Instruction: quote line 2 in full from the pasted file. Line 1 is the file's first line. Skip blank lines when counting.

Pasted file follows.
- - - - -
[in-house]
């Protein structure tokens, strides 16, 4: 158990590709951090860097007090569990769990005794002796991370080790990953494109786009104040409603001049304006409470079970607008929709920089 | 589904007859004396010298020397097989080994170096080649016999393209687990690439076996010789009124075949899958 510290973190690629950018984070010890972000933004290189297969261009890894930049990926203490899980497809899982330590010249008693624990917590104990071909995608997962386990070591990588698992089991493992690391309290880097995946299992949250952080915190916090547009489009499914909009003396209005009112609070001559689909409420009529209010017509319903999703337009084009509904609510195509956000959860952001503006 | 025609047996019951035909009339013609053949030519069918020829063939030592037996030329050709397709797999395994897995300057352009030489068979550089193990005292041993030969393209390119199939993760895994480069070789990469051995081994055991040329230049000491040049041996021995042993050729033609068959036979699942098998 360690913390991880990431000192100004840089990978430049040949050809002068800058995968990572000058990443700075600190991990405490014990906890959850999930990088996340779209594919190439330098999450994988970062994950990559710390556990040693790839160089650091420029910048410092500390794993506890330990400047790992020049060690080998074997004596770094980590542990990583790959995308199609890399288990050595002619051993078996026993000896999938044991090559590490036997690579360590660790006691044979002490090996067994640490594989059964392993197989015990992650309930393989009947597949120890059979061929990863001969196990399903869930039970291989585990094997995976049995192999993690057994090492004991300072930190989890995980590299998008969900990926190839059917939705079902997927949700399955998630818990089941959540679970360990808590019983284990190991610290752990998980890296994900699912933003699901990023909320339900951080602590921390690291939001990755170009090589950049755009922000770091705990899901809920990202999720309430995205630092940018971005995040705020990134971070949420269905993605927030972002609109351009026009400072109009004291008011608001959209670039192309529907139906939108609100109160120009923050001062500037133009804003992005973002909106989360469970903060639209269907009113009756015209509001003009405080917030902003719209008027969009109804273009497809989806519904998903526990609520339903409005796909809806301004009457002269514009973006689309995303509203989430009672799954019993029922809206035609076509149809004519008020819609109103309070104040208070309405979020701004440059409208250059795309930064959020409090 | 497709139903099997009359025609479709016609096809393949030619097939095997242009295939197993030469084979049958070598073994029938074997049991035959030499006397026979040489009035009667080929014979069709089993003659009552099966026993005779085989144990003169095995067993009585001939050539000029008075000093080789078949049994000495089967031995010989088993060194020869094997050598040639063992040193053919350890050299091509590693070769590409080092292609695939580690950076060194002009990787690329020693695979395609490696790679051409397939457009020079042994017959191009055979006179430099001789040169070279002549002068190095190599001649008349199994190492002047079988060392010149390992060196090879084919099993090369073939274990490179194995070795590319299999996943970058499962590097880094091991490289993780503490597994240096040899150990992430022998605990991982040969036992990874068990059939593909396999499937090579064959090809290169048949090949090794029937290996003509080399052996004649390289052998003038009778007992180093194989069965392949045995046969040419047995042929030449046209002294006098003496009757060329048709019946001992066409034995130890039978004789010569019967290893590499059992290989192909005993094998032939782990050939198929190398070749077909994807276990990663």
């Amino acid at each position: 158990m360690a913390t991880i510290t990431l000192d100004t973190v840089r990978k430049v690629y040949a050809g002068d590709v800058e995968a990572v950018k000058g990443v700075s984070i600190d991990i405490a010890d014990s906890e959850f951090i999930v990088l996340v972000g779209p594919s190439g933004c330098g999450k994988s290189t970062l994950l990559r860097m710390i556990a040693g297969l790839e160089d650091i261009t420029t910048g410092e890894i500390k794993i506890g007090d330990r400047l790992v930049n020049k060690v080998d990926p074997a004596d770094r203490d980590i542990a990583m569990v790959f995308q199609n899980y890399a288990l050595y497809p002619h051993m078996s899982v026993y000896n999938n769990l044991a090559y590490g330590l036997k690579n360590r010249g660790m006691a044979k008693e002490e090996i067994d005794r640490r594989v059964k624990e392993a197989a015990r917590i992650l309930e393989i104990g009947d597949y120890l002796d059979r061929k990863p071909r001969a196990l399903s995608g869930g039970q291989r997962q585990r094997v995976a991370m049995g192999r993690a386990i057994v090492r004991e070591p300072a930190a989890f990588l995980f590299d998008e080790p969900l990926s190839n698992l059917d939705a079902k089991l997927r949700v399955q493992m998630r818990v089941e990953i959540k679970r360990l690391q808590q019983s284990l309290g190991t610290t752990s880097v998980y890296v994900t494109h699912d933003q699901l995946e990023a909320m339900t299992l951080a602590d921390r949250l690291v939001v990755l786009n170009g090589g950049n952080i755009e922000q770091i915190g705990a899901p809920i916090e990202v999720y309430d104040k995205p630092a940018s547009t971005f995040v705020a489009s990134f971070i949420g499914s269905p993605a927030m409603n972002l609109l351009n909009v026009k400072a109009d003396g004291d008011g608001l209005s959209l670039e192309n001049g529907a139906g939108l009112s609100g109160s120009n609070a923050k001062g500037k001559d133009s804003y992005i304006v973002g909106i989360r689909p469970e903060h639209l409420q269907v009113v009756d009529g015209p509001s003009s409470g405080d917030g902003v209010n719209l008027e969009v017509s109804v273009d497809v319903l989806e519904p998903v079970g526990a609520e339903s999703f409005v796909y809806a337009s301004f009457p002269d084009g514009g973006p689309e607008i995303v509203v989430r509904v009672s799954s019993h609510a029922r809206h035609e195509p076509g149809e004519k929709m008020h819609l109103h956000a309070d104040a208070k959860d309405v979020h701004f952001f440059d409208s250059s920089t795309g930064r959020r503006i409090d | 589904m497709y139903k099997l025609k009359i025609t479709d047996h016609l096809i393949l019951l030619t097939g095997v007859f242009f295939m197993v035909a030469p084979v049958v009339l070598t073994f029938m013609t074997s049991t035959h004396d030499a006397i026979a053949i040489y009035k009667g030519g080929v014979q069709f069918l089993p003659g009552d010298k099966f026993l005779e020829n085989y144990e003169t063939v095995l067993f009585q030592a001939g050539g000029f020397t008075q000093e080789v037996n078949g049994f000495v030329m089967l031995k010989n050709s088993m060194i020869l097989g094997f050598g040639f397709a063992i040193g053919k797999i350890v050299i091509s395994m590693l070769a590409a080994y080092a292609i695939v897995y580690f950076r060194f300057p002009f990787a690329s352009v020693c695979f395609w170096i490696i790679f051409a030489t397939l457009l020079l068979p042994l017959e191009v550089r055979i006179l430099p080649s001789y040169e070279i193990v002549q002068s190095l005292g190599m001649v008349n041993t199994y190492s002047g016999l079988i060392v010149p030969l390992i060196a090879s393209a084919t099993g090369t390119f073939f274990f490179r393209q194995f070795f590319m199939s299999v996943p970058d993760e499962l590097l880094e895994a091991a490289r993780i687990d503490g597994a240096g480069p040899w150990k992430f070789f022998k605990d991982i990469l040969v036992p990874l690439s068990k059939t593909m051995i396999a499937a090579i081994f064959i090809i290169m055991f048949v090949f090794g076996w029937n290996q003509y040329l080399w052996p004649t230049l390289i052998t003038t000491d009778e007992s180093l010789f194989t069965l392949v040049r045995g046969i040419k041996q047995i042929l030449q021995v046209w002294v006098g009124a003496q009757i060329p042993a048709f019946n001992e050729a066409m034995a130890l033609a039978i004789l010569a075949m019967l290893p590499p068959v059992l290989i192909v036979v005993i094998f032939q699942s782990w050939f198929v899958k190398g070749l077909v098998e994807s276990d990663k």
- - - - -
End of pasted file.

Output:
């Protein structure tokens, strides 16, 4: 158990590709951090860097007090569990769990005794002796991370080790990953494109786009104040409603001049304006409470079970607008929709920089 | 589904007859004396010298020397097989080994170096080649016999393209687990690439076996010789009124075949899958 510290973190690629950018984070010890972000933004290189297969261009890894930049990926203490899980497809899982330590010249008693624990917590104990071909995608997962386990070591990588698992089991493992690391309290880097995946299992949250952080915190916090547009489009499914909009003396209005009112609070001559689909409420009529209010017509319903999703337009084009509904609510195509956000959860952001503006 | 025609047996019951035909009339013609053949030519069918020829063939030592037996030329050709397709797999395994897995300057352009030489068979550089193990005292041993030969393209390119199939993760895994480069070789990469051995081994055991040329230049000491040049041996021995042993050729033609068959036979699942098998 360690913390991880990431000192100004840089990978430049040949050809002068800058995968990572000058990443700075600190991990405490014990906890959850999930990088996340779209594919190439330098999450994988970062994950990559710390556990040693790839160089650091420029910048410092500390794993506890330990400047790992020049060690080998074997004596770094980590542990990583790959995308199609890399288990050595002619051993078996026993000896999938044991090559590490036997690579360590660790006691044979002490090996067994640490594989059964392993197989015990992650309930393989009947597949120890059979061929990863001969196990399903869930039970291989585990094997995976049995192999993690057994090492004991300072930190989890995980590299998008969900990926190839059917939705079902997927949700399955998630818990089941959540679970360990808590019983284990190991610290752990998980890296994900699912933003699901990023909320339900951080602590921390690291939001990755170009090589950049755009922000770091705990899901809920990202999720309430995205630092940018971005995040705020990134971070949420269905993605927030972002609109351009026009400072109009004291008011608001959209670039192309529907139906939108609100109160120009923050001062500037133009804003992005973002909106989360469970903060639209269907009113009756015209509001003009405080917030902003719209008027969009109804273009497809989806519904998903526990609520339903409005796909809806301004009457002269514009973006689309995303509203989430009672799954019993029922809206035609076509149809004519008020819609109103309070104040208070309405979020701004440059409208250059795309930064959020409090 | 497709139903099997009359025609479709016609096809393949030619097939095997242009295939197993030469084979049958070598073994029938074997049991035959030499006397026979040489009035009667080929014979069709089993003659009552099966026993005779085989144990003169095995067993009585001939050539000029008075000093080789078949049994000495089967031995010989088993060194020869094997050598040639063992040193053919350890050299091509590693070769590409080092292609695939580690950076060194002009990787690329020693695979395609490696790679051409397939457009020079042994017959191009055979006179430099001789040169070279002549002068190095190599001649008349199994190492002047079988060392010149390992060196090879084919099993090369073939274990490179194995070795590319299999996943970058499962590097880094091991490289993780503490597994240096040899150990992430022998605990991982040969036992990874068990059939593909396999499937090579064959090809290169048949090949090794029937290996003509080399052996004649390289052998003038009778007992180093194989069965392949045995046969040419047995042929030449046209002294006098003496009757060329048709019946001992066409034995130890039978004789010569019967290893590499059992290989192909005993094998032939782990050939198929190398070749077909994807276990990663």